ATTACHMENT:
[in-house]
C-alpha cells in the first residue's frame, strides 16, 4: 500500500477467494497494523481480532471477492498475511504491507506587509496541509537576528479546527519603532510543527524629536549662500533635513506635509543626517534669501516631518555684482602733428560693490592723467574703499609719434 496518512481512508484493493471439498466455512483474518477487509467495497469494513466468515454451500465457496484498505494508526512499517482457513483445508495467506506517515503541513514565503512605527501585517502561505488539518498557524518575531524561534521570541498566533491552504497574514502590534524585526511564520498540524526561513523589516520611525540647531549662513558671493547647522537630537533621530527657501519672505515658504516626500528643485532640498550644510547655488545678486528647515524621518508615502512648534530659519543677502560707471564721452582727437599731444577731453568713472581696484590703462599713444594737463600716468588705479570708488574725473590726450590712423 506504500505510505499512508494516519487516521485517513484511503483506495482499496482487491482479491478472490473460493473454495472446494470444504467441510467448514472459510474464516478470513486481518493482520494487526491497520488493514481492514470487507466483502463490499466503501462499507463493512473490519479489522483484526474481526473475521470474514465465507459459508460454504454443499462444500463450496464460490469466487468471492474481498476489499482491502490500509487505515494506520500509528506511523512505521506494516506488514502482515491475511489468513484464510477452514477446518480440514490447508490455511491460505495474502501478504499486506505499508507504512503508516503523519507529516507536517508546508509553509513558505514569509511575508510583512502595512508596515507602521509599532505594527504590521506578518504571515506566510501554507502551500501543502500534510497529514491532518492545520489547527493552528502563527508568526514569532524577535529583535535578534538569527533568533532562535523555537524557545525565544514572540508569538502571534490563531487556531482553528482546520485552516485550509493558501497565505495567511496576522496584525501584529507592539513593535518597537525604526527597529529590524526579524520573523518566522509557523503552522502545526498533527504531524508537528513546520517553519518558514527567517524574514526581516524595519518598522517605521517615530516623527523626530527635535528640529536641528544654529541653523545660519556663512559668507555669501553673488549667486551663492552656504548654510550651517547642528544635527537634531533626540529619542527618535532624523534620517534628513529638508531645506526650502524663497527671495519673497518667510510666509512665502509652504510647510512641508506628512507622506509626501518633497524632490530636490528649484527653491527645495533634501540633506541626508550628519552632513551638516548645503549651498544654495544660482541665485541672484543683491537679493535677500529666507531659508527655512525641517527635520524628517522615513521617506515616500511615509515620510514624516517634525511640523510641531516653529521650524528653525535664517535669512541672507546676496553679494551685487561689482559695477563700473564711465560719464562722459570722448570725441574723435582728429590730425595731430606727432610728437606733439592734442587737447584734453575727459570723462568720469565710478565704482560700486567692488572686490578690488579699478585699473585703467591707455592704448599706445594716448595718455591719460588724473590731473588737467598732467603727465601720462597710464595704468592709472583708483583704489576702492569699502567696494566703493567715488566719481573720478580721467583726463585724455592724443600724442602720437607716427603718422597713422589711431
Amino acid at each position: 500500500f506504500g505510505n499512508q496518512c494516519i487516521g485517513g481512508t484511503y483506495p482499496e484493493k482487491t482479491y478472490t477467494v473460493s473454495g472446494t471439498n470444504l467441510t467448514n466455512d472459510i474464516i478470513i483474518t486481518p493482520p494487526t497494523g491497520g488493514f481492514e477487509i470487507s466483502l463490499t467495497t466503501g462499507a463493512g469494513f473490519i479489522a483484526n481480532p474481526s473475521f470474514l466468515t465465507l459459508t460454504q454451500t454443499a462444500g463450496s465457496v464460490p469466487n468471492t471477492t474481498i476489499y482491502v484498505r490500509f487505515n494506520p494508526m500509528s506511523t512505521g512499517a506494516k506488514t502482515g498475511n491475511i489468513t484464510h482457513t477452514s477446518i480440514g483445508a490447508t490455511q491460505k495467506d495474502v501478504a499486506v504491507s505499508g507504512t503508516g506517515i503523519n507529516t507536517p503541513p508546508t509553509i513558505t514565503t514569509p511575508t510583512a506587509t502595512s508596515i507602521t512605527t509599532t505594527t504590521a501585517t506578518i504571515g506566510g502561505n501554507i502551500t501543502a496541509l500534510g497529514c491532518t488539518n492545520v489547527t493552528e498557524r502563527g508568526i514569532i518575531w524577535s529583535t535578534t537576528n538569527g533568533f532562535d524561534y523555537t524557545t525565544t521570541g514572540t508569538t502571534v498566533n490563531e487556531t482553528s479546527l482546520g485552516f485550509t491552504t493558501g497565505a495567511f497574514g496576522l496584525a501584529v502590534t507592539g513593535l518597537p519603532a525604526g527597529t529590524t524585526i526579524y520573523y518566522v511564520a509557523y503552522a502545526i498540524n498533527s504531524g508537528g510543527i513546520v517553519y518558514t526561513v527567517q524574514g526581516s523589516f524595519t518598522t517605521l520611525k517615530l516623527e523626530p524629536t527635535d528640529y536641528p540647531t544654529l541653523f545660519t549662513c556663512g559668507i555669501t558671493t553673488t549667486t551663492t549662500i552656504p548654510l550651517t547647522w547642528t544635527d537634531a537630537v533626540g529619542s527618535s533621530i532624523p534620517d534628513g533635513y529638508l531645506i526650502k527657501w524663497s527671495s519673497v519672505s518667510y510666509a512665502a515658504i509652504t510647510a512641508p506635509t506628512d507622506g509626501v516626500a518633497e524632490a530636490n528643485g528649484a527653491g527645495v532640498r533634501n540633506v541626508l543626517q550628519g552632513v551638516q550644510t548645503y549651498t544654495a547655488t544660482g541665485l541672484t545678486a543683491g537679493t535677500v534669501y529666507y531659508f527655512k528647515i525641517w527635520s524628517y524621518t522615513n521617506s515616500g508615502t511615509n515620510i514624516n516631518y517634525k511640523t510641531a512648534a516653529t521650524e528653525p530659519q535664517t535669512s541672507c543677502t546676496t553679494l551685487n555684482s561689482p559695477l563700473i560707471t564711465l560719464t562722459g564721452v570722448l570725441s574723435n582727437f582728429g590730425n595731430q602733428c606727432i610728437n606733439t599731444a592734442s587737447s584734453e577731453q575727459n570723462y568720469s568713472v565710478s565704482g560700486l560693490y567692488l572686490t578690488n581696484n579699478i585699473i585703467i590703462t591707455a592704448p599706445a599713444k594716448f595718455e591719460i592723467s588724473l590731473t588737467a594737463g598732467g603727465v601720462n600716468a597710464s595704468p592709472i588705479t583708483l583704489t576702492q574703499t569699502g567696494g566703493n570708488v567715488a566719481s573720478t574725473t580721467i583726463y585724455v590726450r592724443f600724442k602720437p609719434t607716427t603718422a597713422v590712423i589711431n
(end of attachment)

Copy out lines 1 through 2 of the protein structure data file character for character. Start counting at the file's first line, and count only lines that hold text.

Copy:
[in-house]
C-alpha cells in the first residue's frame, strides 16, 4: 500500500477467494497494523481480532471477492498475511504491507506587509496541509537576528479546527519603532510543527524629536549662500533635513506635509543626517534669501516631518555684482602733428560693490592723467574703499609719434 496518512481512508484493493471439498466455512483474518477487509467495497469494513466468515454451500465457496484498505494508526512499517482457513483445508495467506506517515503541513514565503512605527501585517502561505488539518498557524518575531524561534521570541498566533491552504497574514502590534524585526511564520498540524526561513523589516520611525540647531549662513558671493547647522537630537533621530527657501519672505515658504516626500528643485532640498550644510547655488545678486528647515524621518508615502512648534530659519543677502560707471564721452582727437599731444577731453568713472581696484590703462599713444594737463600716468588705479570708488574725473590726450590712423 506504500505510505499512508494516519487516521485517513484511503483506495482499496482487491482479491478472490473460493473454495472446494470444504467441510467448514472459510474464516478470513486481518493482520494487526491497520488493514481492514470487507466483502463490499466503501462499507463493512473490519479489522483484526474481526473475521470474514465465507459459508460454504454443499462444500463450496464460490469466487468471492474481498476489499482491502490500509487505515494506520500509528506511523512505521506494516506488514502482515491475511489468513484464510477452514477446518480440514490447508490455511491460505495474502501478504499486506505499508507504512503508516503523519507529516507536517508546508509553509513558505514569509511575508510583512502595512508596515507602521509599532505594527504590521506578518504571515506566510501554507502551500501543502500534510497529514491532518492545520489547527493552528502563527508568526514569532524577535529583535535578534538569527533568533532562535523555537524557545525565544514572540508569538502571534490563531487556531482553528482546520485552516485550509493558501497565505495567511496576522496584525501584529507592539513593535518597537525604526527597529529590524526579524520573523518566522509557523503552522502545526498533527504531524508537528513546520517553519518558514527567517524574514526581516524595519518598522517605521517615530516623527523626530527635535528640529536641528544654529541653523545660519556663512559668507555669501553673488549667486551663492552656504548654510550651517547642528544635527537634531533626540529619542527618535532624523534620517534628513529638508531645506526650502524663497527671495519673497518667510510666509512665502509652504510647510512641508506628512507622506509626501518633497524632490530636490528649484527653491527645495533634501540633506541626508550628519552632513551638516548645503549651498544654495544660482541665485541672484543683491537679493535677500529666507531659508527655512525641517527635520524628517522615513521617506515616500511615509515620510514624516517634525511640523510641531516653529521650524528653525535664517535669512541672507546676496553679494551685487561689482559695477563700473564711465560719464562722459570722448570725441574723435582728429590730425595731430606727432610728437606733439592734442587737447584734453575727459570723462568720469565710478565704482560700486567692488572686490578690488579699478585699473585703467591707455592704448599706445594716448595718455591719460588724473590731473588737467598732467603727465601720462597710464595704468592709472583708483583704489576702492569699502567696494566703493567715488566719481573720478580721467583726463585724455592724443600724442602720437607716427603718422597713422589711431